Grants Open to Support Violence Reduction Efforts
Mayor John Cooper is calling on local organizations to join a $3 million community safety initiative, which he created to take proven, grassroots violence reduction strategies to even more of Nashville’s neighborhoods.
Eligible nonprofits can now apply for Opportunity Grants of up to $5,000 as Metro Nashville disburses up to $150,000 from a newly created Community Safety Partnership (CSP) Fund.
Mayor Cooper launched the fund in March.
“Community safety requires a community effort,” Mayor Cooper said. “This work takes all of us, supporting one another and learning from each other. And it takes Metro government, championing that response and investing in the strategies that work best for our neighborhoods.”
Eleven Nashvillians, who serve on the mayor’s Community Safety Partnership Advisory Board, will make grant award recommendations to Metro Council in July and August.
They will work alongside Ron Johnson, who the mayor named as Nashville’s first Community Safety Coordinator earlier this year.
Johnson, a veteran coalition builder and violence prevention expert, leads the mayor’s community safety efforts as he collaborates with neighborhood groups and Metro Nashville Police.
How The Grant Process Will Work
The design of the first grant round reflects Metro ordinances that require nonprofits to have a certified audit for the most recent fiscal year in order to receive a city grant of $5,000 or more.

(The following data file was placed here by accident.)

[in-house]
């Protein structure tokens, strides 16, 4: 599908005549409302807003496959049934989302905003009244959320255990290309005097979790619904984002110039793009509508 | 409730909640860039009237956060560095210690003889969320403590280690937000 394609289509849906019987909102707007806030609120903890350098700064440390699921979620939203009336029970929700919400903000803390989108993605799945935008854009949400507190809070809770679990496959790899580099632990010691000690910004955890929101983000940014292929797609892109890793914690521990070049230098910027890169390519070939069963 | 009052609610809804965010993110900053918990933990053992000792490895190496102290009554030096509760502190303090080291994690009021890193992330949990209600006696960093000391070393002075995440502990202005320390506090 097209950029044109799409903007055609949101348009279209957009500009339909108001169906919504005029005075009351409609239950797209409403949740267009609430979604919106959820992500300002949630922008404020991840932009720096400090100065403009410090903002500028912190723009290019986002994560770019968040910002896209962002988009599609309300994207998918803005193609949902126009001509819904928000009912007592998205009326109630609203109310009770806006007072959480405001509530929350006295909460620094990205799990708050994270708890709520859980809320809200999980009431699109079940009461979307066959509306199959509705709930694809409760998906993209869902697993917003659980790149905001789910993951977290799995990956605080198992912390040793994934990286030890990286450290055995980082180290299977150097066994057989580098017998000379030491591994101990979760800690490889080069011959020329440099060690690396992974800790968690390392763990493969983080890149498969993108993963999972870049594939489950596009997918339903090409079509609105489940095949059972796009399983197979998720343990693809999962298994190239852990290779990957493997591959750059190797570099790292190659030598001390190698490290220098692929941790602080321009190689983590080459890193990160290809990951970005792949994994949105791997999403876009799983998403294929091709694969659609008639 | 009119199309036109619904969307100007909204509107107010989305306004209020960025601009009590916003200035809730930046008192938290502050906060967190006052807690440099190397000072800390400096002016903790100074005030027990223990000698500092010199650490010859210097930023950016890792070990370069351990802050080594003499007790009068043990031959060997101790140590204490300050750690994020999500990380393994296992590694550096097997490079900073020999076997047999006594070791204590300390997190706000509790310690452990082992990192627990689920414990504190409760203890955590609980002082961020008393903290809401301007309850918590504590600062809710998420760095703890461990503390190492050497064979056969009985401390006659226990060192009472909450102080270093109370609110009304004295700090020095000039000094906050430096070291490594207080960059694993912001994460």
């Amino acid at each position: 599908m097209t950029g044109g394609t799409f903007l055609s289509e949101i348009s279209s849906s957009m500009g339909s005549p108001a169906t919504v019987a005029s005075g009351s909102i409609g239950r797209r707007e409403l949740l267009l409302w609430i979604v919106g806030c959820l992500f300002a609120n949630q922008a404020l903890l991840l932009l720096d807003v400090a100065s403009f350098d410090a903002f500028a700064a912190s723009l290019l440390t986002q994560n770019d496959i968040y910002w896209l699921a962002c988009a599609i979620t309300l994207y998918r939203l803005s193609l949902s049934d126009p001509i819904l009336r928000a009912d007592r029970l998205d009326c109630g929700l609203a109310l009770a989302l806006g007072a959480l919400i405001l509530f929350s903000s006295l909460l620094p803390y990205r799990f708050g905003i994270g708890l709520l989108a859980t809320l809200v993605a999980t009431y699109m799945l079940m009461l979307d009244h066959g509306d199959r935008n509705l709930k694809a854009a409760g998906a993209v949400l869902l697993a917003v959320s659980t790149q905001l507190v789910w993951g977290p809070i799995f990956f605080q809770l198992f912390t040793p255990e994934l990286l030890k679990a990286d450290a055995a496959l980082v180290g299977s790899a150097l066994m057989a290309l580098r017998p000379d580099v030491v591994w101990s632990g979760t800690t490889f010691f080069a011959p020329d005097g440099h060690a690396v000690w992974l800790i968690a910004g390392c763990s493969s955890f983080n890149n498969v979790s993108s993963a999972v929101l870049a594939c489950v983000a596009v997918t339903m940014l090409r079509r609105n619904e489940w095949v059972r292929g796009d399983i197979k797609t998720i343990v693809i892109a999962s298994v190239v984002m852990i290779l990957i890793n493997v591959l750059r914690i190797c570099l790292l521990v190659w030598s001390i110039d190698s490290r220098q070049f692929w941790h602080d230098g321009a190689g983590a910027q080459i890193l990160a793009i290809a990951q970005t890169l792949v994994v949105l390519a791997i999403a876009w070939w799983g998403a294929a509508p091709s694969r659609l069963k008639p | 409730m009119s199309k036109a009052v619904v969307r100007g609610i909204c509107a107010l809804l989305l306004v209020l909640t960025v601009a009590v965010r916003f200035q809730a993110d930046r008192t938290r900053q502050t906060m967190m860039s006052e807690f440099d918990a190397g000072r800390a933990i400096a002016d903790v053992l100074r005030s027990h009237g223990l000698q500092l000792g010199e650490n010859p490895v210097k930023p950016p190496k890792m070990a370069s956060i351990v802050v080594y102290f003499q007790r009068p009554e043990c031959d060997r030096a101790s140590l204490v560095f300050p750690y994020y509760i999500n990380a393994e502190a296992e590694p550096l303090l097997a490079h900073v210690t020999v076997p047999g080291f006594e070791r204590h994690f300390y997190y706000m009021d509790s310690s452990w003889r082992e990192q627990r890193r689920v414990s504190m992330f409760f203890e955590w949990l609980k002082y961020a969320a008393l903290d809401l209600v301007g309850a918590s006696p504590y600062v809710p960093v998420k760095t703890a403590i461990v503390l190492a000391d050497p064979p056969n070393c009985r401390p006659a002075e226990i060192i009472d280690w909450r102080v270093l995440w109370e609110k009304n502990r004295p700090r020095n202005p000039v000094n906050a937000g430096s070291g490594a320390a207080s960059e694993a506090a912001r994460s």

“This first round of funding is intended to support grassroots organizations working to enhance community safety and reduce violence,” said Sharon Roberson. Roberson, president and CEO of YWCA Nashville & Middle Tennessee, leads the CSP advisory board and served as a committee vice-chair for Mayor Cooper’s Policing Policy Commission.
More Funding On the Way
Meanwhile, organizations with an audit can apply for larger Implementation Grants when that round opens next month.
“The Community Safety Partnership represents a proactive investment in the safety and future of Nashville by helping to strengthen people and groups who have already proven to be effective in making a positive impact in our community,” said Chris Jackson, senior pastor at Pleasant Green Baptist Church, president of the Interdenominational Ministers Fellowship and CSP advisory board member.
Additionally, Metro Council on June 15 voted to add $1 million to the Community Safety Partnership Fund to support a $1 million Cure Violence pilot program in North Nashville.
Applications for both the Implementation Grants and the Cure Violence pilot program will be posted on hubNashville in July.
“Investing in and supporting the groups on the front lines of creating community-based solutions for violence reduction will make our city safer,” said Metro Councilmember Jennifer Gamble. Gamble chairs the Council’s public safety committee and is a member of the CSP advisory board.
To learn more and apply for CSP grants: go to hub.Nashville.gov.